This is an abbreviated version of the new 80,000 Hours problem profile on space governance.

Introduction

Over the last four decades, the cost to launch a kilogram of payload into space has fallen from roughly $50,000 (for NASA’s Space Shuttle) to less than $1,500 (for SpaceX’s Falcon Heavy). With its new reusable designs, SpaceX aims to further cut launch costs to around $10 per kilogram. Cheap, reusable rocket technology could mark the beginning of a new ‘space race,’ with the frequency of launches potentially increasing from hundreds per year to hundreds per day.

It’s worth taking seriously some of the crazier ways this could play out. If things go well, we could choose for our time on Earth to become just the first stage of a journey into space. We might eventually make use of an almost limitless supply of material resources orbiting around the Sun, and begin to establish self-sustaining communities living beyond Earth. In the longer run, very large numbers of people could live beyond our home planet. A spacefaring future for humanity would make us resilient to disasters local to one planet, and it could also just become varied and expansive compared to remaining Earthbound, in ways that are hard to imagine now.

Ultimately, the sheer scale of the accessible universe makes the question of what we eventually do with and within it enormously important. If the human story ends before spreading beyond Earth, perhaps we would have missed out on almost all the valuable things we could have reached.

But it’s also easy to see things going wrong. The satellites in ‘low-Earth orbit’ are critical infrastructure, but could be unusually easy to disrupt or disable. Competition over outer space, or just ambiguity over issues of liability, could increase the risk of a great power conflict or lead to an anti-satellite arms race. Different actors unilaterally competing to land the first people on Mars, or build the first permanent structures on the Moon, could cement uncooperative norms around exploring space that persist long into the future. And if different groups rush to independently settle beyond Earth in a relatively ungoverned way, it could be far more difficult to get humanity-wide agreement — such as to prohibit a powerful weapons technology, or pursue a period of ‘reflection’ before we embark down a path which would be hard to backtrack.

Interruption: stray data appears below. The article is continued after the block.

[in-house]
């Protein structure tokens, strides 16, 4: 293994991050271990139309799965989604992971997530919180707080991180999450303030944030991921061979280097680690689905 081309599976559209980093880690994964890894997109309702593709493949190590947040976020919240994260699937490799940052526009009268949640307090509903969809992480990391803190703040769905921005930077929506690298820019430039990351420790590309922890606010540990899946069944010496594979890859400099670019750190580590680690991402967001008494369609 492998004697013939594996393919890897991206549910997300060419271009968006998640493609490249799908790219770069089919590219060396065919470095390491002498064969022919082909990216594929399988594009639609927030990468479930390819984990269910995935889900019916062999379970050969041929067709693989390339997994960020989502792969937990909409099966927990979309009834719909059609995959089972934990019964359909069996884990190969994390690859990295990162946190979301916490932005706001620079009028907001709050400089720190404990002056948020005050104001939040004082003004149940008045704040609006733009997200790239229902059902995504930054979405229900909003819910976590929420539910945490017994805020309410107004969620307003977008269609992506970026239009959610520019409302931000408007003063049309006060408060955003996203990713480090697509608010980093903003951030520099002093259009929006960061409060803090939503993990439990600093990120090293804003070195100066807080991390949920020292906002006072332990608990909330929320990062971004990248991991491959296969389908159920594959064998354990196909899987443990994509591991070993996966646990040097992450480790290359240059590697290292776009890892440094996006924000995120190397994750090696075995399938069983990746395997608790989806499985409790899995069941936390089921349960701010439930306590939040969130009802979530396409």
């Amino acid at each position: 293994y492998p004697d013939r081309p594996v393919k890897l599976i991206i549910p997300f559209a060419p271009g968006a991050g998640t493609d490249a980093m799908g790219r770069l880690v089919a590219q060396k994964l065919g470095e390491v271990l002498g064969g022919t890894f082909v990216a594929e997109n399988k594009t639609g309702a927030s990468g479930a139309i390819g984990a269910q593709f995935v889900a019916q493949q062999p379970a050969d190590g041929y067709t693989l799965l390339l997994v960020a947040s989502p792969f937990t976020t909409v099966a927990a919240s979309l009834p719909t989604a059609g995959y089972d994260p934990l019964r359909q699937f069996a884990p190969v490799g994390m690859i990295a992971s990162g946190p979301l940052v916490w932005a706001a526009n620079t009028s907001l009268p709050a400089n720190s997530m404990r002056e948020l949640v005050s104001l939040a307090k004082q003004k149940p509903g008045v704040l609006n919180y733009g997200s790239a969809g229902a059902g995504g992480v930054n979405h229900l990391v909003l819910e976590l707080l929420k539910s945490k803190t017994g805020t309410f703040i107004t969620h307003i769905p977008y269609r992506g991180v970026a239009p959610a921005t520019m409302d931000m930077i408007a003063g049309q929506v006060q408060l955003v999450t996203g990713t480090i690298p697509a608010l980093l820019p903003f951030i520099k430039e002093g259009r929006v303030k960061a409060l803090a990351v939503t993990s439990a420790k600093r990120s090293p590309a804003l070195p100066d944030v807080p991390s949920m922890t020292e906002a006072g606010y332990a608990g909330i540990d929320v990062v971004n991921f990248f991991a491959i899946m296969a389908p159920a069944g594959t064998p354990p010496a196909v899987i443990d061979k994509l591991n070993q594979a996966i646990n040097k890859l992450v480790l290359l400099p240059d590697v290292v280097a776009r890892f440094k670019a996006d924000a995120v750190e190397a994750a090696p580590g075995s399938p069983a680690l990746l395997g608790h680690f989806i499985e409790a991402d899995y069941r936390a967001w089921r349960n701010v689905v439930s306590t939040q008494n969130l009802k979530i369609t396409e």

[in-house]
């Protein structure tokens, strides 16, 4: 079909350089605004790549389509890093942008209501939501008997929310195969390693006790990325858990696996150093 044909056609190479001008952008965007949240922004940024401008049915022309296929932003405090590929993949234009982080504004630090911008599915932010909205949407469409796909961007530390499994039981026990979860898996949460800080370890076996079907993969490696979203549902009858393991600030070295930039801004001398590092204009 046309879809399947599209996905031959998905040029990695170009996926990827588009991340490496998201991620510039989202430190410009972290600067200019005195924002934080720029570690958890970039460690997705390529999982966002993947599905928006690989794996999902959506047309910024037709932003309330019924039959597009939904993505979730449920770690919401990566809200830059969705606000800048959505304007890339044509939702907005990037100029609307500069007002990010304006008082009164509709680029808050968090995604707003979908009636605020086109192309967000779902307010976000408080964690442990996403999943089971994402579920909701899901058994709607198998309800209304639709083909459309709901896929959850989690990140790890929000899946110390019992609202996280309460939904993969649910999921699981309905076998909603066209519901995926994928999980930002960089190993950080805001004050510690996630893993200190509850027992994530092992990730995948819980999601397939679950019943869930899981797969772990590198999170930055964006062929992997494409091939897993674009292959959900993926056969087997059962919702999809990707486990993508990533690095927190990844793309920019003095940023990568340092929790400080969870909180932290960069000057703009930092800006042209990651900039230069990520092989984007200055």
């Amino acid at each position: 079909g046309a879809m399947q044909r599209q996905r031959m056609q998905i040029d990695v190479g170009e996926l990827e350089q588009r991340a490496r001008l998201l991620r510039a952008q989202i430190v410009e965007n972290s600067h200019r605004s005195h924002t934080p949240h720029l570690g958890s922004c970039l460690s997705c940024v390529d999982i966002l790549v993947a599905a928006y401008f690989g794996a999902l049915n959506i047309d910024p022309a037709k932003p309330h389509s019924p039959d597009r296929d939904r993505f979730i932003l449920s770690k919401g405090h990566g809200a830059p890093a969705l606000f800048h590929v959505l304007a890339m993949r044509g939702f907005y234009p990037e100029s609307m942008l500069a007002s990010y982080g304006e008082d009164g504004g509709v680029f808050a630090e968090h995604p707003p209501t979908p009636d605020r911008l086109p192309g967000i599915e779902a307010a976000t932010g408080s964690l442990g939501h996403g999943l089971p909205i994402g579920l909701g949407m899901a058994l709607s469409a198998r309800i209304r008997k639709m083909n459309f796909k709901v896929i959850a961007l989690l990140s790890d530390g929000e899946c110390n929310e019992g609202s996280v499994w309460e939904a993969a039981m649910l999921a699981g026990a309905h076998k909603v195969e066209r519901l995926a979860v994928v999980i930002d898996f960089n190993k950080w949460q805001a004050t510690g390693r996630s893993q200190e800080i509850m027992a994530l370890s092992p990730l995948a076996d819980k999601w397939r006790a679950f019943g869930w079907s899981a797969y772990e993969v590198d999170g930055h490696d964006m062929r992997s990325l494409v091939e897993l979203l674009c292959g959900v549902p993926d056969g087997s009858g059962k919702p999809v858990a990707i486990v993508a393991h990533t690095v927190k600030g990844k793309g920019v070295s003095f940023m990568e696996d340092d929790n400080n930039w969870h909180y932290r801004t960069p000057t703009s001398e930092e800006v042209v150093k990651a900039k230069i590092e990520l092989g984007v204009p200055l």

But simply trying to delay potentially risky moves in space probably isn’t the only strategy, and sometimes it might even be a bad one. As with the development of artificial intelligence, serious delays sometimes require an infeasible amount of multilateral agreement — because private actors are incentivised by a growing private space industry, and national actors by concerns about reconnaissance and security capabilities. Some of the best ways to make a positive difference will instead be to help navigate away from the risks (and toward the potential benefits), given whatever rate of progress the world is making.

An especially promising way to do this could be to decide in advance how to govern activities in outer space — such as how to handle many times more space debris, how to resolve disputes over property or allocate property in advance, and how to restrict the use of weapons in space.[1] Because these sorts of governance mechanisms are currently lagging far behind this new race for space driven by rapidly falling launch costs, now could be an unusually influential time for humanity’s future in space.

Why could this be a pressing problem?

Almost all of humanity’s long-run future could lie in space — it could go well, but that’s not guaranteed

If the cost of travelling to other planetary bodies continues the trend in the chart above and falls by an order of magnitude or so, then we might begin to build increasingly permanent and self-sustaining settlements. Truly self-sustaining settlements are a long way off, but both NASA and China have proposed plans for a Moon base, and China recently announced plans to construct a base on Mars.

Building a semi-permanent presence on Mars will be very, very hard. Mars’s atmosphere is around 1% as dense as Earth’s, and the surface receives around 50 times the amount of radiation that we get on Earth. Plus, Mars’s soil is toxic to humans and unsuitable for growing plants without being decontaminated. Initially, the base will require a continual supply of resources, parts, fuel, and people from Earth.